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Puerto Rico

Puerto Rico

Trip Plan Tags: 
arts + culture,
beach + island,
outdoors + nature
Puerto Rico,
Rio Grande,
San Juan,

My parents and husband and me are going to stay in a beach resort property outside of San Juan. We plan to explore Old San Juan, some natural areas on the island and eat some wonderful food.



Pamela's Caribbean Cuisine, Puerto Rico

Numero Uno Guest House, 1 Santa Ana Street, Ocean Park
San Juan 00911, Puerto Rico
Tel: 787 726 5010

Like the Numero Uno Guest House, the hotel in which it's housed, Pamela's is both surprisingly high-end and reasonably affordable. In posh Ocean Park—one of the city's older residential districts—the restaurant dishes up creative Nuevo-Latino fare. Among the standout dishes are filet mignon teriyaki rolls; crab cakes served with lemon-lime aïoli; grilled prawns served with coconut curry sauce; and spicy pork loin served with pineapple sweet-and-sour sauce. Reserve a table at sunset and ask to sit as close to the waves as possible. They're open all day, but serve only a limited tapas menu between 3 pm and 6 pm.

Open daily from noon to 10 pm.


Kasalta, Puerto Rico

1966 Calle McLeary, Ocean Park
San Juan 00911, Puerto Rico
Tel: 787 727 7340

It's little more than a coffee shop, but Kasalta serves what may be the best café con leche in the Caribbean. The espresso has inspired a sort of communal local obsession—some early-morning habitués don't even bother to sit down when they knock back a cup. If you're feeling peckish, there are plenty of savory baked goods, like pastelillo de broccoli (broccoli tart), served any time of day.

Open daily 6 am to 10 pm.


See + Do

Reserva Natural Las Cabezas de San Juan, Puerto Rico

Fajardo, Puerto Rico
Tel: 787 722 5882

This nature reserve about 35 miles east of San Juan is crisscrossed with wooden walkways that lead to mangrove forests and other ecosystems. One of the best walks takes you to a lovely colonial-era lighthouse. And if you can't make it to the bioluminescent bay on the nearby island of Vieques, there's one here that shines nearly as brightly. The only way to see the reserve is by joining a guided tour; call ahead for reservations.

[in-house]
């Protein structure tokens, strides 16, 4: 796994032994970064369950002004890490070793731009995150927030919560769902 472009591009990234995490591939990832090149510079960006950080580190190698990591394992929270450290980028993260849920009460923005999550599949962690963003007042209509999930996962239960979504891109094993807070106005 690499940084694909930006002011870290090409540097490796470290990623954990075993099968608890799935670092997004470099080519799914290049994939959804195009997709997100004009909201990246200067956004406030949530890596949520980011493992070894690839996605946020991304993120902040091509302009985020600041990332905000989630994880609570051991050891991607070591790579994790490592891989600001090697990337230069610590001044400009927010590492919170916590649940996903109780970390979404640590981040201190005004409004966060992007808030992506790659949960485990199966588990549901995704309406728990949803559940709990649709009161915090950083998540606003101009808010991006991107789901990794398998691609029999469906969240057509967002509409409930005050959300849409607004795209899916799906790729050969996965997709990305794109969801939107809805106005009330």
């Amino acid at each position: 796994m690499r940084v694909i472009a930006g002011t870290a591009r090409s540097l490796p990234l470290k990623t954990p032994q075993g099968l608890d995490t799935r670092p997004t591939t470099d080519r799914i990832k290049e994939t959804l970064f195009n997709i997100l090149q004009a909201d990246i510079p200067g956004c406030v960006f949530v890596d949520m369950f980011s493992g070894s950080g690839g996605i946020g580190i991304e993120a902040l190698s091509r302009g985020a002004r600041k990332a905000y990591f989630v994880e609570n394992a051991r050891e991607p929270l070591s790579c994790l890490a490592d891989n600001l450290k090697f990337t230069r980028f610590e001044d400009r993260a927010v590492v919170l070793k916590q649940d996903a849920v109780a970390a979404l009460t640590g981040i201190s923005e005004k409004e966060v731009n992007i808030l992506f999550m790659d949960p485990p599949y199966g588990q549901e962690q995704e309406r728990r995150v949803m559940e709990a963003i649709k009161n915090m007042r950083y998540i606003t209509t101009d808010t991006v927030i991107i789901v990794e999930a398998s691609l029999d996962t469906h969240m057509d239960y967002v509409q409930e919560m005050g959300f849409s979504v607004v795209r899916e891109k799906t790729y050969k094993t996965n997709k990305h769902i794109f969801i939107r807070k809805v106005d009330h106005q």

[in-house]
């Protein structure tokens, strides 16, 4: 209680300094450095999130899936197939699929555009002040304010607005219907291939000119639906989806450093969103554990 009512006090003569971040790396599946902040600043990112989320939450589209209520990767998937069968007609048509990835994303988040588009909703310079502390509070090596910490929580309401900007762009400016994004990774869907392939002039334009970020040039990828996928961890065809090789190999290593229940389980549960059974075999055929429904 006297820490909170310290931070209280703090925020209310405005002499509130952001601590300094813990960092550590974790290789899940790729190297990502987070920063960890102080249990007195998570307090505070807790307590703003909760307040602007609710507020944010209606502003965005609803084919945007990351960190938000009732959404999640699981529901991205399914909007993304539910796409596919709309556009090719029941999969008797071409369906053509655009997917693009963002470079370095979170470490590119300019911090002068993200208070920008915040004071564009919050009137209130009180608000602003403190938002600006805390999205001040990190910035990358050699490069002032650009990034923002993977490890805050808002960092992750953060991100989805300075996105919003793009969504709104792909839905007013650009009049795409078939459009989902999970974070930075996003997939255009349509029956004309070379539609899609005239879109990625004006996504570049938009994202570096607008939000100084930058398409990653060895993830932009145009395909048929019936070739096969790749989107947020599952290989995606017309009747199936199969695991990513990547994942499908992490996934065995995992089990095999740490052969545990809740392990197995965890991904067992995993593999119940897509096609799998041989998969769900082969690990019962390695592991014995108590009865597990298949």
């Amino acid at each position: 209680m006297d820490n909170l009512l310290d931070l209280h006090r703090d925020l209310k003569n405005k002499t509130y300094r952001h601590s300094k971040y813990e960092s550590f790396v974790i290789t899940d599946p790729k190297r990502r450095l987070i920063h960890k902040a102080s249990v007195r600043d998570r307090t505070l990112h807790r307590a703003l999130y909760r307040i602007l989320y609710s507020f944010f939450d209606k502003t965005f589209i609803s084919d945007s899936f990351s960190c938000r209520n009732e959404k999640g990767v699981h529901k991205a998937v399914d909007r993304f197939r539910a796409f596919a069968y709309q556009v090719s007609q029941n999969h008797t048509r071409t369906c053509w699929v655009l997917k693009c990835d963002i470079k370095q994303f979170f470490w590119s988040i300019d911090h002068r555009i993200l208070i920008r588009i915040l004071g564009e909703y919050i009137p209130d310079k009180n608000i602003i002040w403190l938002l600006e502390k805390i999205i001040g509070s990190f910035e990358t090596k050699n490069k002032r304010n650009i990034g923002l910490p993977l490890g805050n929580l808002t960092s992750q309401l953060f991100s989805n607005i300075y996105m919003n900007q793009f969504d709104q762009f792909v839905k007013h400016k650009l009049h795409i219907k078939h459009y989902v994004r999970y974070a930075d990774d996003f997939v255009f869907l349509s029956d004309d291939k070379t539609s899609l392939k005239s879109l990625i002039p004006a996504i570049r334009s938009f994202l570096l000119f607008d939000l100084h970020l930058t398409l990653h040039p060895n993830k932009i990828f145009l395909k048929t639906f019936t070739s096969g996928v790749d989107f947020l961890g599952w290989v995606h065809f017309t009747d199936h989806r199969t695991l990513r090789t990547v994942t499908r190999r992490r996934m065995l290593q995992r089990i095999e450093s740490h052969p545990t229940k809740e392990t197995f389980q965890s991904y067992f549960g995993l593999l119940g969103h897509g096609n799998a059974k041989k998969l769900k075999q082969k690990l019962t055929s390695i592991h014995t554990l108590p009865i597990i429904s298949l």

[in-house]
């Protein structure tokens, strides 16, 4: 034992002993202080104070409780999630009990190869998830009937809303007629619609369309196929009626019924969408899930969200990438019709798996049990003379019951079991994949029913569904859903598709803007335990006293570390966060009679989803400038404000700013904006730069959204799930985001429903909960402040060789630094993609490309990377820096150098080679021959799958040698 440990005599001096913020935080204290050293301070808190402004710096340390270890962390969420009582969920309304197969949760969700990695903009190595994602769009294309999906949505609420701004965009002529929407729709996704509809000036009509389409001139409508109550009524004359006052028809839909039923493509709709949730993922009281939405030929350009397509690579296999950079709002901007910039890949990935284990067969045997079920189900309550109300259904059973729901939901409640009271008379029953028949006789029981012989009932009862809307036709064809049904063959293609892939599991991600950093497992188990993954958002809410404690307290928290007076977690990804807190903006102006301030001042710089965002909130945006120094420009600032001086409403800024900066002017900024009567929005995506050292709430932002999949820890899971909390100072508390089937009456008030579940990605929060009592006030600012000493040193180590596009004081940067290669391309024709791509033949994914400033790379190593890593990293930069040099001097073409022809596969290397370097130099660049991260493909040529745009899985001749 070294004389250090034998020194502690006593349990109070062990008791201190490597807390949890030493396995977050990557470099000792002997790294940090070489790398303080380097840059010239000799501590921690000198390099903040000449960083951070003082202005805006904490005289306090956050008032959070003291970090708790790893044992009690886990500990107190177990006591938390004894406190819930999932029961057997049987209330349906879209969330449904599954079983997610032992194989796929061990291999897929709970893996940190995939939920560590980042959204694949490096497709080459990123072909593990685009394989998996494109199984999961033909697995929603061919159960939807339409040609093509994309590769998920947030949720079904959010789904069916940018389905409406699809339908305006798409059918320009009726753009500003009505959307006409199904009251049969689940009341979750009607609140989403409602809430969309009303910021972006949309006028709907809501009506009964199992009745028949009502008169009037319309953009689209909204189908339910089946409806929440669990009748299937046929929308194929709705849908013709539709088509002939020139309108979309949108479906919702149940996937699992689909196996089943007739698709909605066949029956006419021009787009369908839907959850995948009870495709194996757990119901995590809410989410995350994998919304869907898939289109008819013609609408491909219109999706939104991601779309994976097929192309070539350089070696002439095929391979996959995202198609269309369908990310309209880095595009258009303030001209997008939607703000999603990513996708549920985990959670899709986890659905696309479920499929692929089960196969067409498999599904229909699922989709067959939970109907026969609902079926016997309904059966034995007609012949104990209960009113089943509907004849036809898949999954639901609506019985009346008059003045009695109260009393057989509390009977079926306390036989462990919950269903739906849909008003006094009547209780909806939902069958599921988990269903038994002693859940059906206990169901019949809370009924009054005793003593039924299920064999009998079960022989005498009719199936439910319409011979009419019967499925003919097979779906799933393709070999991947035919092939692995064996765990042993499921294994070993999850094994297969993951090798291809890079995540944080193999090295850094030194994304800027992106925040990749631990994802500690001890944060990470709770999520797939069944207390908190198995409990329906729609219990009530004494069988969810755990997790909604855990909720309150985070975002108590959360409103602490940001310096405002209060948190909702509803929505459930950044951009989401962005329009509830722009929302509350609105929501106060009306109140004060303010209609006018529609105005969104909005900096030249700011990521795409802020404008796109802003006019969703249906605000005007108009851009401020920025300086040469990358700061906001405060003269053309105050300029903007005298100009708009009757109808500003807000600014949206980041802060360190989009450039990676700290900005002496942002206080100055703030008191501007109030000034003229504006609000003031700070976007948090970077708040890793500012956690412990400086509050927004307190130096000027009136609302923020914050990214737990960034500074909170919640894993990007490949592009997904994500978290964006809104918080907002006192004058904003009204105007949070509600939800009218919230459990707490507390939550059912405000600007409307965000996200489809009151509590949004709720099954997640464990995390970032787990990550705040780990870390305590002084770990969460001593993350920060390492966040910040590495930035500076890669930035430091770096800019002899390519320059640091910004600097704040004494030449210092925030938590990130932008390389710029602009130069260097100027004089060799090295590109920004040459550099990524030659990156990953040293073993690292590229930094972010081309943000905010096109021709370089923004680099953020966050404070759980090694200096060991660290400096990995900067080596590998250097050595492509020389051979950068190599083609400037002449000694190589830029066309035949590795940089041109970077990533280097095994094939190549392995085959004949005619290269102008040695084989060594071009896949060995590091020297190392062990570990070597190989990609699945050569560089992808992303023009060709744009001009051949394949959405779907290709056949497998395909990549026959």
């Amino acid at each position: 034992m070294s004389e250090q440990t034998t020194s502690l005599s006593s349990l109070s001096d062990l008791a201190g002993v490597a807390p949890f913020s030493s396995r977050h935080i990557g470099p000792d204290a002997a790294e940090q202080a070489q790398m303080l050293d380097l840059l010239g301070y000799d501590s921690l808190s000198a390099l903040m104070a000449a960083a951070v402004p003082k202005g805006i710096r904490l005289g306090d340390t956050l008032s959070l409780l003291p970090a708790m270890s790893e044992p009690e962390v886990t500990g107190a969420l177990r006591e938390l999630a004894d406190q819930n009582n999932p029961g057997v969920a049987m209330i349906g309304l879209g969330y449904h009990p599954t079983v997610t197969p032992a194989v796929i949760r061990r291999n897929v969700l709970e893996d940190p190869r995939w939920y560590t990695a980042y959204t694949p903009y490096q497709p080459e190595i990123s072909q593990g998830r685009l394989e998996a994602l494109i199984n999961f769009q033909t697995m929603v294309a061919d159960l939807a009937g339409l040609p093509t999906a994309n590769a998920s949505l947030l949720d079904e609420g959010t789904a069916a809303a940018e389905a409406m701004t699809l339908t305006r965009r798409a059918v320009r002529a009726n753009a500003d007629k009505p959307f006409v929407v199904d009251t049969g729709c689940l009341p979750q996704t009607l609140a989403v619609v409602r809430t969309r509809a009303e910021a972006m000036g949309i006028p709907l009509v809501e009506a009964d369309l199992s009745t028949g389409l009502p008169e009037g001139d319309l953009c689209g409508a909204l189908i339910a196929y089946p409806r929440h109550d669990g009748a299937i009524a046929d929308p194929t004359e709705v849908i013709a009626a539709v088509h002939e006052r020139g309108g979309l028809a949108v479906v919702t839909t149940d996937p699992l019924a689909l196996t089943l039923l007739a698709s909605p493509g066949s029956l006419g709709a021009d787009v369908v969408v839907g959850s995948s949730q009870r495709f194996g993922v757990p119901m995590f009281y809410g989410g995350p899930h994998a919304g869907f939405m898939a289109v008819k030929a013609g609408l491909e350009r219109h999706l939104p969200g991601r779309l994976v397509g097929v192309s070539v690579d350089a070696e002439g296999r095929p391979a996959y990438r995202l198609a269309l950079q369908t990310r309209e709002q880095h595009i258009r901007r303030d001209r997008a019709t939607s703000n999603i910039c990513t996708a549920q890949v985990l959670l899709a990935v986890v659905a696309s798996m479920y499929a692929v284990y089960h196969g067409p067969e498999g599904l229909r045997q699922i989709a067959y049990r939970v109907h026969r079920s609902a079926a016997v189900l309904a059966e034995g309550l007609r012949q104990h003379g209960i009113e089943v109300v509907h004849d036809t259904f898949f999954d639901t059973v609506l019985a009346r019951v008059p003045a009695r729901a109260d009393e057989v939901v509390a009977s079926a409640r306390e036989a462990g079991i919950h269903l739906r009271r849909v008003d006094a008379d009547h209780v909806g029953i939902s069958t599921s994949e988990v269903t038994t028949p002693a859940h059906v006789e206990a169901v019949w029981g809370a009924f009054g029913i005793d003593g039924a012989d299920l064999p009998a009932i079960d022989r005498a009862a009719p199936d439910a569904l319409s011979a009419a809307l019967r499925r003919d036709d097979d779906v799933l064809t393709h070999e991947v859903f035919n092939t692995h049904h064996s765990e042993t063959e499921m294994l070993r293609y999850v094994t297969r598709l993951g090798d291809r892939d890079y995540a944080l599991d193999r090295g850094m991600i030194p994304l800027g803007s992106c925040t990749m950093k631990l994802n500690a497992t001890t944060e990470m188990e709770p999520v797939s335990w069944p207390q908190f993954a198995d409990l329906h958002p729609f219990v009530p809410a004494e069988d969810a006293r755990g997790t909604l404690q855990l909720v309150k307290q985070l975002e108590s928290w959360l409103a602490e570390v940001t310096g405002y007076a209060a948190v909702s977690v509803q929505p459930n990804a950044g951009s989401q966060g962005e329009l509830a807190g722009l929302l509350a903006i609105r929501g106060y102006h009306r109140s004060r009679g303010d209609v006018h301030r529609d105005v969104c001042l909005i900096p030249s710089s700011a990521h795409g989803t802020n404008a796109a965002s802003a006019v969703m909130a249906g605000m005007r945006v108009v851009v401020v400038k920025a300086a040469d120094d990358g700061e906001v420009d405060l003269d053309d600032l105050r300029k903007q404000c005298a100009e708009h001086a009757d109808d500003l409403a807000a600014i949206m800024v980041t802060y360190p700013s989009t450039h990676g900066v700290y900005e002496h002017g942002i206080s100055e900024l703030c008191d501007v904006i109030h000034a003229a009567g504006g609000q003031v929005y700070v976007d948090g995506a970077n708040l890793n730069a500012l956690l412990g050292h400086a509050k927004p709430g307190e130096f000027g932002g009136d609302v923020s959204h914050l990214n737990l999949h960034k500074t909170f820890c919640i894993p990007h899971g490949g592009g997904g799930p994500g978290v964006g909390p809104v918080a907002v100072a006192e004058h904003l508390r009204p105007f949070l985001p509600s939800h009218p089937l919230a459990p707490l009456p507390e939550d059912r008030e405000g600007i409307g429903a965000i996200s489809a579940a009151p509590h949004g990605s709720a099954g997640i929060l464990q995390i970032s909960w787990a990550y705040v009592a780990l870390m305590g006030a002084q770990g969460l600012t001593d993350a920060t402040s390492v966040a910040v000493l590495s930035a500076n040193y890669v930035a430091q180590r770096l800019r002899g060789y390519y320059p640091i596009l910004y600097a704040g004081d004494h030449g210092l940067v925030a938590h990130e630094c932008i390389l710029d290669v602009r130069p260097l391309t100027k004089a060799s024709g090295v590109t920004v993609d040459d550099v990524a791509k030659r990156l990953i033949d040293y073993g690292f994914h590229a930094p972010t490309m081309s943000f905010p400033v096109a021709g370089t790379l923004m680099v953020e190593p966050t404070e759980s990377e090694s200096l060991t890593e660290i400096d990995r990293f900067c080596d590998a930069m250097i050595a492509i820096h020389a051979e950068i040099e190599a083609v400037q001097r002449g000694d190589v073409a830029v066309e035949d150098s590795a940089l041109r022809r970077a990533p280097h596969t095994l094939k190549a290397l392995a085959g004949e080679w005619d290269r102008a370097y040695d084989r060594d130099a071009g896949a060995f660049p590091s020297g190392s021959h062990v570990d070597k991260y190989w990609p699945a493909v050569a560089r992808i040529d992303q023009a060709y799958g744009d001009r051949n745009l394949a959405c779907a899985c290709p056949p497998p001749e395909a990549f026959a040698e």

Open Wednesdays through Sundays.

See + Do

Snorkeling + Scuba Diving in Vieques

Crystal-clear waters (even by Caribbean standards) make Vieques a scuba and snorkeling paradise. Among the best dive companies is Nan-Sea Charters, which takes you for a day of diving off beaches that can't be reached by car. The company, which operates a 28-foot dive boat, can arrange to pick you up at the dock closest to your hotel (787-741-2390).

See + Do

Bioluminescent Bay

When the sun goes down—and before the moon comes up—head to Mosquito Bay, one of the world's brightest bioluminescent bays. When disturbed, billions of dinoflagellates (tiny, harmless organisms, more than 700,000 to the gallon) make the water sparkle. Dive in: You'll see your body outlined with a blue-green glow. Numerous island operators offer bio-tours. Island Adventures is one of the best, as its electrically powered double-pontoon boats don't pollute the water (787-741-0720).

See + Do

Parque de Las Cavernas del Río Camuy, Puerto Rico

South of Arecibo
Camuy, Puerto Rico
Tel: 787 898 3100

This stunning series of underground caverns, about 70 miles southwest of San Juan, encloses one of the largest subterranean rivers in the world. A tram takes you down a corkscrew trail to Cueva Clara, where stalactites and stalagmites resemble the fangs of some fearsome creature. Besides underground rivers and weird rock formations (including one a guide swears resembles Julia Roberts), there are otherworldly creatures like blue-eyed river crabs and furry-legged tarantulas. There are also more than 100,000 bats, but it's rare to see them during the day.

Open Wednesdays through Sundays 8 am to 4 pm.

See + Do

El Yunque National Forest, Puerto Rico

Río Grande, Puerto Rico
Tel: 787 888 1880

The 28,000-acre El Yunque National Forest, the only tropical rain forest in the U.S. National Forest System, lies about 25 miles east of San Juan. It has dozens of well-marked trails (graded for difficulty) that lead to waterfalls, observation towers, and swimming holes. Most hotels arrange guided tours, but the park is easy to explore on your own, as there's only one major road. For a decent map or to talk with rangers about which trails you might try, stop at El Portal, the information center at the park's entrance. You can also catch a documentary here on the cotorras, the endangered indigenous green parrots that are slowly making a comeback.

Open daily from 7:30 am to 6 pm.

Information may have changed since the date of publication. Please confirm details with individual establishments before planning your trip.